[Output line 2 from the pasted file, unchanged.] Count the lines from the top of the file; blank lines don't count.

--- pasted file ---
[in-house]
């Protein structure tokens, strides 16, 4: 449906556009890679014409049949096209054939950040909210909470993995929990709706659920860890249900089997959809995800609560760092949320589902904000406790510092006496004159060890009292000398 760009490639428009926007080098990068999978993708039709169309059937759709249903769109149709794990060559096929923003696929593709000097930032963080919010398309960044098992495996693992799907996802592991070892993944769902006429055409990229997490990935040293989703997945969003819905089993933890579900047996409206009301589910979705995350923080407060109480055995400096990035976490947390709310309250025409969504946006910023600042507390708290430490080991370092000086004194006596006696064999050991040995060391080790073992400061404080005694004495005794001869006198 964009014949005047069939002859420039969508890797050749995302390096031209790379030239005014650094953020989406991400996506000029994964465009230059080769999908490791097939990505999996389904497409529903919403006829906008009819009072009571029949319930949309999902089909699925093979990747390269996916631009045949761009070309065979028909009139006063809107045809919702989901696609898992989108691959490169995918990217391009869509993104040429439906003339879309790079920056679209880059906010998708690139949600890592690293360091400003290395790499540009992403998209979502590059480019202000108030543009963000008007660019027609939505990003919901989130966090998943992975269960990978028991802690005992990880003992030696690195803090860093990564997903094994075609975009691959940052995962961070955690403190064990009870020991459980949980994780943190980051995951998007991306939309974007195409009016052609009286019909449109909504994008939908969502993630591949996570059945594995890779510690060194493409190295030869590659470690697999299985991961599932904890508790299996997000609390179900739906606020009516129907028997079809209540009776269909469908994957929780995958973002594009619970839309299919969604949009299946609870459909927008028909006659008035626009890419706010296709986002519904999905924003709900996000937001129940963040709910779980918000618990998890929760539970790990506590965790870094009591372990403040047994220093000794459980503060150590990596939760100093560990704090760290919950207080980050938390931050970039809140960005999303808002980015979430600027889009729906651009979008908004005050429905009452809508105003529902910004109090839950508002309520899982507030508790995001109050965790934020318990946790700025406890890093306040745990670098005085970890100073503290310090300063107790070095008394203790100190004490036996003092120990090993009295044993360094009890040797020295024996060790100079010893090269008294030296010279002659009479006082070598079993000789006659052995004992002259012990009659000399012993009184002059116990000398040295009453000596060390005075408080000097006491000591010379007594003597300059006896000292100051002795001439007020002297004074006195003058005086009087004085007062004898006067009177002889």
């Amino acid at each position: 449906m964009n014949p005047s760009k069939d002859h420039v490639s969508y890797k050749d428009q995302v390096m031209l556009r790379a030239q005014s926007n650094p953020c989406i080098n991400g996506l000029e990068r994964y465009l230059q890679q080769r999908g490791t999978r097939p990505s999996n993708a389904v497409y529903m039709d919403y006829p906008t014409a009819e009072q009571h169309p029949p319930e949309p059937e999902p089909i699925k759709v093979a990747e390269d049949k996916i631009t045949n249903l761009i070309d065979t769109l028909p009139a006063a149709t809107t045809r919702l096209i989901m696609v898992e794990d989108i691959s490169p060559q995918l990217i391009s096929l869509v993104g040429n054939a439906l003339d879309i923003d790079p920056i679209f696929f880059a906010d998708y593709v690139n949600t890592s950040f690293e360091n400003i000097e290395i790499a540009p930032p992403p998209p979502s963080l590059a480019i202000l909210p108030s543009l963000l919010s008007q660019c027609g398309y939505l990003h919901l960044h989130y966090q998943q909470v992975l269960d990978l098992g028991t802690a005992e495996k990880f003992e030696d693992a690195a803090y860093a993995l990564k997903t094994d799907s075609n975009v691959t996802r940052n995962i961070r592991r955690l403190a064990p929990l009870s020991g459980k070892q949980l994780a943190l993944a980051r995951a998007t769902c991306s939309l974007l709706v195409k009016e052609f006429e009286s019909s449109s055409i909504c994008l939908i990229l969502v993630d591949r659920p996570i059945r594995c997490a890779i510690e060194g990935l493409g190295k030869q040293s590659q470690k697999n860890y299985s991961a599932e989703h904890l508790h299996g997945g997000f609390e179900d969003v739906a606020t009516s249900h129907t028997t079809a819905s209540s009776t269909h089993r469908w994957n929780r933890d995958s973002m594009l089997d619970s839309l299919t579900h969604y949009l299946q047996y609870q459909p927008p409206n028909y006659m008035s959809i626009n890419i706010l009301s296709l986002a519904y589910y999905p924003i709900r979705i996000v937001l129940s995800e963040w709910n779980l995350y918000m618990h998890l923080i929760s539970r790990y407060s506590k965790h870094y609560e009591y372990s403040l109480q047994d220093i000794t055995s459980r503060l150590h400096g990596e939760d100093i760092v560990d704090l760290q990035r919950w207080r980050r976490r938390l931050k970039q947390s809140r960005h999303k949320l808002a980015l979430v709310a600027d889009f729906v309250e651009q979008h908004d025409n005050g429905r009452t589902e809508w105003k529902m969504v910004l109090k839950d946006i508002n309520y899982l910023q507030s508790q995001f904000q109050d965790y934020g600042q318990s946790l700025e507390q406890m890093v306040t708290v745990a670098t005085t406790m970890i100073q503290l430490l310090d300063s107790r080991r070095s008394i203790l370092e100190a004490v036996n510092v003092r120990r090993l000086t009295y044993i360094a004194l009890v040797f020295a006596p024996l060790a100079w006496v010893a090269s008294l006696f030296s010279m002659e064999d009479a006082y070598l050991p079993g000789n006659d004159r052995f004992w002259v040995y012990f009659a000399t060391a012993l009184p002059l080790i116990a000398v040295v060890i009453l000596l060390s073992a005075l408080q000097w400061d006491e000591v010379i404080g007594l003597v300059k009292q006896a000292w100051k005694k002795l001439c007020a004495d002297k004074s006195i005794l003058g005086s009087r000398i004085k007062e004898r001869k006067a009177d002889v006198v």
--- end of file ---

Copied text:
């Protein structure tokens, strides 16, 4: 449906556009890679014409049949096209054939950040909210909470993995929990709706659920860890249900089997959809995800609560760092949320589902904000406790510092006496004159060890009292000398 760009490639428009926007080098990068999978993708039709169309059937759709249903769109149709794990060559096929923003696929593709000097930032963080919010398309960044098992495996693992799907996802592991070892993944769902006429055409990229997490990935040293989703997945969003819905089993933890579900047996409206009301589910979705995350923080407060109480055995400096990035976490947390709310309250025409969504946006910023600042507390708290430490080991370092000086004194006596006696064999050991040995060391080790073992400061404080005694004495005794001869006198 964009014949005047069939002859420039969508890797050749995302390096031209790379030239005014650094953020989406991400996506000029994964465009230059080769999908490791097939990505999996389904497409529903919403006829906008009819009072009571029949319930949309999902089909699925093979990747390269996916631009045949761009070309065979028909009139006063809107045809919702989901696609898992989108691959490169995918990217391009869509993104040429439906003339879309790079920056679209880059906010998708690139949600890592690293360091400003290395790499540009992403998209979502590059480019202000108030543009963000008007660019027609939505990003919901989130966090998943992975269960990978028991802690005992990880003992030696690195803090860093990564997903094994075609975009691959940052995962961070955690403190064990009870020991459980949980994780943190980051995951998007991306939309974007195409009016052609009286019909449109909504994008939908969502993630591949996570059945594995890779510690060194493409190295030869590659470690697999299985991961599932904890508790299996997000609390179900739906606020009516129907028997079809209540009776269909469908994957929780995958973002594009619970839309299919969604949009299946609870459909927008028909006659008035626009890419706010296709986002519904999905924003709900996000937001129940963040709910779980918000618990998890929760539970790990506590965790870094009591372990403040047994220093000794459980503060150590990596939760100093560990704090760290919950207080980050938390931050970039809140960005999303808002980015979430600027889009729906651009979008908004005050429905009452809508105003529902910004109090839950508002309520899982507030508790995001109050965790934020318990946790700025406890890093306040745990670098005085970890100073503290310090300063107790070095008394203790100190004490036996003092120990090993009295044993360094009890040797020295024996060790100079010893090269008294030296010279002659009479006082070598079993000789006659052995004992002259012990009659000399012993009184002059116990000398040295009453000596060390005075408080000097006491000591010379007594003597300059006896000292100051002795001439007020002297004074006195003058005086009087004085007062004898006067009177002889």